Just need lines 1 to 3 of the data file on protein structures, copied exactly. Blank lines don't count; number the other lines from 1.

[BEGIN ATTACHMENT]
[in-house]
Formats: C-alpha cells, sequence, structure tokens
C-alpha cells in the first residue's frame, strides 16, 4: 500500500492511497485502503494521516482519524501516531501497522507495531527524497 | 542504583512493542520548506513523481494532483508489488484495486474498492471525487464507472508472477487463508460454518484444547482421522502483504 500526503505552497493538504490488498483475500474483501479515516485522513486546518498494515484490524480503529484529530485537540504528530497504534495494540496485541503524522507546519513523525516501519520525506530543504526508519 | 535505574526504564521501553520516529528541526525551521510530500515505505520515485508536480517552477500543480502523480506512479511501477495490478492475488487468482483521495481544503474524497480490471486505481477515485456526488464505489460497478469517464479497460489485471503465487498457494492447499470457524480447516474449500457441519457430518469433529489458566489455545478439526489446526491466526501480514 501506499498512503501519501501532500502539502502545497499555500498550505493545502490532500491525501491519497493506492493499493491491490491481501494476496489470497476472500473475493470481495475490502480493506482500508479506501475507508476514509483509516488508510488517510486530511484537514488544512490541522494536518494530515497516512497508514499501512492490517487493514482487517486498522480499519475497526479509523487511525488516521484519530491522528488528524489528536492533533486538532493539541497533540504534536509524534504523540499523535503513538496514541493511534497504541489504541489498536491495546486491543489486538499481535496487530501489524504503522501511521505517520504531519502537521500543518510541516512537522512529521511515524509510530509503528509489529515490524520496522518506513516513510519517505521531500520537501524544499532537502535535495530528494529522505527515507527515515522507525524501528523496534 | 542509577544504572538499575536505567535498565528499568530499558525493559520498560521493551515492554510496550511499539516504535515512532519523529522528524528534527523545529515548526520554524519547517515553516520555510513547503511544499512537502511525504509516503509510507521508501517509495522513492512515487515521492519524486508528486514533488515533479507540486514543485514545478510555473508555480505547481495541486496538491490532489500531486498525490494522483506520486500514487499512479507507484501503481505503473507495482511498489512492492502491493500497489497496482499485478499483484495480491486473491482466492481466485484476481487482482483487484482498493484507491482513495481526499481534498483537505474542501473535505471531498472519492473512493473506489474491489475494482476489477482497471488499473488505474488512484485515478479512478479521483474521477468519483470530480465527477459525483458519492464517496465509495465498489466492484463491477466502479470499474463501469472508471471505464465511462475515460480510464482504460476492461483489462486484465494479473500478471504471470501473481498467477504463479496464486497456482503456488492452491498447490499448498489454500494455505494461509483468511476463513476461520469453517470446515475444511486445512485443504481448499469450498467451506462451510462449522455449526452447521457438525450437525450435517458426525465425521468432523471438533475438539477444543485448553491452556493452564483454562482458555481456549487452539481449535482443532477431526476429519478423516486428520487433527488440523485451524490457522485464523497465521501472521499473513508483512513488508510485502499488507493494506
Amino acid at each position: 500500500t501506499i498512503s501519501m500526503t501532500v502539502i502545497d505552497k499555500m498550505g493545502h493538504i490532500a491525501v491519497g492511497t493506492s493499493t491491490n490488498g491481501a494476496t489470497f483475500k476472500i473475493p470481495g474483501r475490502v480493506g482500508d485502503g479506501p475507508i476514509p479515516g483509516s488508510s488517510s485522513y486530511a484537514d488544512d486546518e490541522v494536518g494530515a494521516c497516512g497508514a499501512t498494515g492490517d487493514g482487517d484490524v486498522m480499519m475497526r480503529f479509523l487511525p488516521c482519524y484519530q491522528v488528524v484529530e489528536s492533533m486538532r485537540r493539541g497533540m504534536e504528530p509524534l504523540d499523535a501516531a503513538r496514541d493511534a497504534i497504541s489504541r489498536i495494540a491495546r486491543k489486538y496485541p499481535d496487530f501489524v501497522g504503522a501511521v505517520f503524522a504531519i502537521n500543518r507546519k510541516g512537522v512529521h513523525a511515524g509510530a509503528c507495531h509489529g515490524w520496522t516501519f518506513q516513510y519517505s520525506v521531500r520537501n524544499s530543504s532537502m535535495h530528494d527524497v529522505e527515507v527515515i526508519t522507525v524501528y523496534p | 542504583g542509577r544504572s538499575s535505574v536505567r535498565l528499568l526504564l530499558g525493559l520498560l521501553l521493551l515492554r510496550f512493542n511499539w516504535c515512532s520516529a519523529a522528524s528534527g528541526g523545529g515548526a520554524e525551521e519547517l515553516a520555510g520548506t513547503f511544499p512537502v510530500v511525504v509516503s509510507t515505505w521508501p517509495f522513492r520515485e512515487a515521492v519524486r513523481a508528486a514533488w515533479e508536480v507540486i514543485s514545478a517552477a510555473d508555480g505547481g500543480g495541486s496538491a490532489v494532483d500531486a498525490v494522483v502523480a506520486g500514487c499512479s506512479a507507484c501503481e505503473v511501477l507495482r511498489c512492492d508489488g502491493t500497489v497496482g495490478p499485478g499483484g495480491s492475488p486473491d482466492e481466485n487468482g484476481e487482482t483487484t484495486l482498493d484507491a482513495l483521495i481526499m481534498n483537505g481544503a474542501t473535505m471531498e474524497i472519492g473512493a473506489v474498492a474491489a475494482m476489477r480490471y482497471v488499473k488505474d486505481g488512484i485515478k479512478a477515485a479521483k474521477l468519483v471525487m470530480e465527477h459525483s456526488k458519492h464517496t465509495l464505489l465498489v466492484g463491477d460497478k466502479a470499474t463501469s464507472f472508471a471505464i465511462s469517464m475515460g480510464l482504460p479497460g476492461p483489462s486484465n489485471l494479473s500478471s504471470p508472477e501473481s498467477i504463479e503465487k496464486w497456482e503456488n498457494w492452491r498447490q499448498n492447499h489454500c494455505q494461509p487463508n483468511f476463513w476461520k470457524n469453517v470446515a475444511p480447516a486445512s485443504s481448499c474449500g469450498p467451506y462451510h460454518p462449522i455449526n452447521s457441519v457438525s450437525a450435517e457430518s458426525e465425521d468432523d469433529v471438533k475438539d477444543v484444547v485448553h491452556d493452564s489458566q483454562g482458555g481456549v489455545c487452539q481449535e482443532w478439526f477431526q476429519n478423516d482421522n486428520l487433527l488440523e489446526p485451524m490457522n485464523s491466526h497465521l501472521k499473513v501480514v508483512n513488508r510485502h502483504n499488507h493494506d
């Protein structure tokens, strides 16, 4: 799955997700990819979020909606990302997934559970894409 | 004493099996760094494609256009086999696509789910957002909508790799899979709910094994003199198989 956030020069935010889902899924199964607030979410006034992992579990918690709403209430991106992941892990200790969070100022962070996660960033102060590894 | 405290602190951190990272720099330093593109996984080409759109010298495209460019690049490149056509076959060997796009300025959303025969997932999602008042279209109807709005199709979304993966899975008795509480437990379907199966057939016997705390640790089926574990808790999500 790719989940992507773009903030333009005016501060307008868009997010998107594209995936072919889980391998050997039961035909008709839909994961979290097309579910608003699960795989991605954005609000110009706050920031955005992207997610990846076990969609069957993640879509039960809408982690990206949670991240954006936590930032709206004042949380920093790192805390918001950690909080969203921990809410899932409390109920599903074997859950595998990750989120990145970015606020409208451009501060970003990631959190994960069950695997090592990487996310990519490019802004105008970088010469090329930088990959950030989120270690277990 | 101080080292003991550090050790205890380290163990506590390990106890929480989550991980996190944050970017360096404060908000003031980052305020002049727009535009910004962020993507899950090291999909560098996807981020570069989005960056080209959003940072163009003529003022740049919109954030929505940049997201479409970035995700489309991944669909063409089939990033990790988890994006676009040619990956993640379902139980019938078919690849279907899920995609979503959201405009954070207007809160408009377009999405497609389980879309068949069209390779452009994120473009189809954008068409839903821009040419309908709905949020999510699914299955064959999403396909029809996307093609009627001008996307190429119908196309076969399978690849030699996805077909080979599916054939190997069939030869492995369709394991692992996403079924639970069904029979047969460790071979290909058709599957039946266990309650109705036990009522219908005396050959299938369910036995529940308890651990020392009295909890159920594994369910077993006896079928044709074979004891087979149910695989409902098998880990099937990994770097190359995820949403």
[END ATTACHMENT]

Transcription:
[in-house]
Formats: C-alpha cells, sequence, structure tokens
C-alpha cells in the first residue's frame, strides 16, 4: 500500500492511497485502503494521516482519524501516531501497522507495531527524497 | 542504583512493542520548506513523481494532483508489488484495486474498492471525487464507472508472477487463508460454518484444547482421522502483504 500526503505552497493538504490488498483475500474483501479515516485522513486546518498494515484490524480503529484529530485537540504528530497504534495494540496485541503524522507546519513523525516501519520525506530543504526508519 | 535505574526504564521501553520516529528541526525551521510530500515505505520515485508536480517552477500543480502523480506512479511501477495490478492475488487468482483521495481544503474524497480490471486505481477515485456526488464505489460497478469517464479497460489485471503465487498457494492447499470457524480447516474449500457441519457430518469433529489458566489455545478439526489446526491466526501480514 501506499498512503501519501501532500502539502502545497499555500498550505493545502490532500491525501491519497493506492493499493491491490491481501494476496489470497476472500473475493470481495475490502480493506482500508479506501475507508476514509483509516488508510488517510486530511484537514488544512490541522494536518494530515497516512497508514499501512492490517487493514482487517486498522480499519475497526479509523487511525488516521484519530491522528488528524489528536492533533486538532493539541497533540504534536509524534504523540499523535503513538496514541493511534497504541489504541489498536491495546486491543489486538499481535496487530501489524504503522501511521505517520504531519502537521500543518510541516512537522512529521511515524509510530509503528509489529515490524520496522518506513516513510519517505521531500520537501524544499532537502535535495530528494529522505527515507527515515522507525524501528523496534 | 542509577544504572538499575536505567535498565528499568530499558525493559520498560521493551515492554510496550511499539516504535515512532519523529522528524528534527523545529515548526520554524519547517515553516520555510513547503511544499512537502511525504509516503509510507521508501517509495522513492512515487515521492519524486508528486514533488515533479507540486514543485514545478510555473508555480505547481495541486496538491490532489500531486498525490494522483506520486500514487499512479507507484501503481505503473507495482511498489512492492502491493500497489497496482499485478499483484495480491486473491482466492481466485484476481487482482483487484482498493484507491482513495481526499481534498483537505474542501473535505471531498472519492473512493473506489474491489475494482476489477482497471488499473488505474488512484485515478479512478479521483474521477468519483470530480465527477459525483458519492464517496465509495465498489466492484463491477466502479470499474463501469472508471471505464465511462475515460480510464482504460476492461483489462486484465494479473500478471504471470501473481498467477504463479496464486497456482503456488492452491498447490499448498489454500494455505494461509483468511476463513476461520469453517470446515475444511486445512485443504481448499469450498467451506462451510462449522455449526452447521457438525450437525450435517458426525465425521468432523471438533475438539477444543485448553491452556493452564483454562482458555481456549487452539481449535482443532477431526476429519478423516486428520487433527488440523485451524490457522485464523497465521501472521499473513508483512513488508510485502499488507493494506